The crucified may be the children whose future is jeopardized because their poor parents cannot afford to give them basic nutrients and medicine. They can also be those people who have been traumatized by ecological disasters or the informal settlers who are manipulated by politicians.
The challenge for believers in the resurrection of Jesus is how to take the crucified out of their crosses. Doing so may bring crosses into their own lives but the message of the resurrection is that it is worth the sacrifice.
Preferential option for the poor
In this connection, people are making a sharp contrast between the utter simplicity of the newly-elected Pope Francis and the opulence of some clerics. On one hand, people cannot have enough of the Pope Francis who now lives in a house together with other priests and not in the traditional apostolic palace, wears ordinary shoes for his papal inauguration, adorns his cassock with no papal cape, refuses to ride in a limousine, and celebrates the Eucharist minus the pomp and pageantry.
Critics may say that these gestures are merely symbolic. Maybe, but was not Jesus’ choice of a colt over a horse in his entrance to Jerusalem also symbolic? On the other hand, many people have enough of clerics who drive flashy cars and mingle only with the rich and famous.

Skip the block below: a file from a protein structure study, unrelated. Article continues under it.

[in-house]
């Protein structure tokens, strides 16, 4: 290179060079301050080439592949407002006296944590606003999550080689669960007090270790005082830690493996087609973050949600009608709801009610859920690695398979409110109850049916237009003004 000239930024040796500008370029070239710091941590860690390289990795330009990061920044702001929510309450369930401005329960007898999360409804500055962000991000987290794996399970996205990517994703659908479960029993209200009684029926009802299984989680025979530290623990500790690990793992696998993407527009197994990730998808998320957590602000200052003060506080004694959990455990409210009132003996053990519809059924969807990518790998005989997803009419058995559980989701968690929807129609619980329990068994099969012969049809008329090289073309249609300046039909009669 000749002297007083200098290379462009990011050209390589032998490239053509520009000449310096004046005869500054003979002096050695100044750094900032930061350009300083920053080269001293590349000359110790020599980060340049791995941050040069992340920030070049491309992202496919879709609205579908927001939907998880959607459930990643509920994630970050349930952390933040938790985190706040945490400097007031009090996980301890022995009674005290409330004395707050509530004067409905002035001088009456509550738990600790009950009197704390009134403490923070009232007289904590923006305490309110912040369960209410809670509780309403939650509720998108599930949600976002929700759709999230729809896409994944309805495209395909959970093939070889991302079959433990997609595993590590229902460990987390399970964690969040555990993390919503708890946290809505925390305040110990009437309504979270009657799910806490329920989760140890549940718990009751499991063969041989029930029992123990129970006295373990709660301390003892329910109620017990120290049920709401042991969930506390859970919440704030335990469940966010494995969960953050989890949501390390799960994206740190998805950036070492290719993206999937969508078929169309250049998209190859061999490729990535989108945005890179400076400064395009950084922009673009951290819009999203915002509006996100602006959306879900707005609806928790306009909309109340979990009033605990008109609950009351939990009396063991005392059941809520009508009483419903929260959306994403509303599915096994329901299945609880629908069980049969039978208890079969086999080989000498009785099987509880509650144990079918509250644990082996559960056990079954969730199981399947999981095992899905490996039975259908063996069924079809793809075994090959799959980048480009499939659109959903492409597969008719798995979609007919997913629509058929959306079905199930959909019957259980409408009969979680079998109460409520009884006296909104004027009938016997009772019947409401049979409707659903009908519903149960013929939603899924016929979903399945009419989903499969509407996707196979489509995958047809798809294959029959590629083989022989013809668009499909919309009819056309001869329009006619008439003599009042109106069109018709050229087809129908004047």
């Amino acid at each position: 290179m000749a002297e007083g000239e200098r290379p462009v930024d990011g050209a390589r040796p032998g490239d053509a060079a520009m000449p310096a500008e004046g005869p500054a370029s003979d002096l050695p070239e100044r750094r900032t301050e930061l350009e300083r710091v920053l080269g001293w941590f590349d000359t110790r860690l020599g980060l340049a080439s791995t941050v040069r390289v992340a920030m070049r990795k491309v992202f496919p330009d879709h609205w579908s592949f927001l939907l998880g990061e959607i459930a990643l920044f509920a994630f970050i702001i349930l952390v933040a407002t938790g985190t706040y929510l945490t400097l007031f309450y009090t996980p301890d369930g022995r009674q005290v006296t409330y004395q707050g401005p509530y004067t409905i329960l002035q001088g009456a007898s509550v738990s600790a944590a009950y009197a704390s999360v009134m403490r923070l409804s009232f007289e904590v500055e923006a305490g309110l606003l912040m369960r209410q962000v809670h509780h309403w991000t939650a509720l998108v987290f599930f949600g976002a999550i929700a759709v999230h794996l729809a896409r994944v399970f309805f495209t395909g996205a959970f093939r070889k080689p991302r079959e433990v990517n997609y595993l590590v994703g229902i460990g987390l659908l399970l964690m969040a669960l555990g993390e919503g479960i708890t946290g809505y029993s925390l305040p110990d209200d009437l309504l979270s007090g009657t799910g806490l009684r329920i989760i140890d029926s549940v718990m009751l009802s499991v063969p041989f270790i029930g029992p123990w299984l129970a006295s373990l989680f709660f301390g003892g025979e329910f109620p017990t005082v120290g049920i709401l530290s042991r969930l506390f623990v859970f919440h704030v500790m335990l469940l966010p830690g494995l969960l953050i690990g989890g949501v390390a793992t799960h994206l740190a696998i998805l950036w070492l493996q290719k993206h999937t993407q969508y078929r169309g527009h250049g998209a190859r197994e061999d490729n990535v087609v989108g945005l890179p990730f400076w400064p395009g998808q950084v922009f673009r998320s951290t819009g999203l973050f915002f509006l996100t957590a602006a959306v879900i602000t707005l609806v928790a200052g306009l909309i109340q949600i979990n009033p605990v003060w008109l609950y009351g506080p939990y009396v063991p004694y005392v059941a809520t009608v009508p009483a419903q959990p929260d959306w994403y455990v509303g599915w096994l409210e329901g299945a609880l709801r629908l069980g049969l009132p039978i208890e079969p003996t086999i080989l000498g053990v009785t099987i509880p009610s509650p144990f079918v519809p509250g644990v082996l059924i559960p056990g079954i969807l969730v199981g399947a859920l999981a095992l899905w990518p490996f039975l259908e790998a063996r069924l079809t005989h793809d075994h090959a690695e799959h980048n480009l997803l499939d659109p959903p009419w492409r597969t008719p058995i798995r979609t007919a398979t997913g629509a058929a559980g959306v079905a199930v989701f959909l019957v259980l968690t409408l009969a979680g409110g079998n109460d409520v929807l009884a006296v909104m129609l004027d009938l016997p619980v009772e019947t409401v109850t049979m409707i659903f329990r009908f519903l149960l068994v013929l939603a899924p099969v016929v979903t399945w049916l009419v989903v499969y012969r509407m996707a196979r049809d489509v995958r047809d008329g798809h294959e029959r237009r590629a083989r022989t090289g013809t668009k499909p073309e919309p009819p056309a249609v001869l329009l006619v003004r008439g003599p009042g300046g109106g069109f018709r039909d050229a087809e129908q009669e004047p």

Yet kibitzers who are quick in drawing sweeping statements suggest that, when Cardinal Jorge Mario Bergoglio was the Archbishop of Buenos Aires, he was critical of liberation theology. But they fail to state which aspect of liberation theology he disapproved of.
Surely, it is not the idea of preferential option for the poor. After all, option for the poor is God’s own option. It’s how Jesus lived his life. To condemn this idea is to condemn the choices of Jesus.
Jesus came that we may have life to the full. St Iranaeus, a second century martyr, once wrote, “The glory of God is the human being fully alive.” Msgr Oscar Romero, a modern day martyr who died in defense of the poor would paraphrase this famous line from St Iranaeus, “The glory of God is the poor fully alive." - Rappler.com
Fr Ramon D. Echica is the Dean of Studies of the San Carlos Major Seminary. He obtained his doctorate in Sacred Theology from the Catholic University of Leuven (Katholieke Universiteit Leuven) in 1998.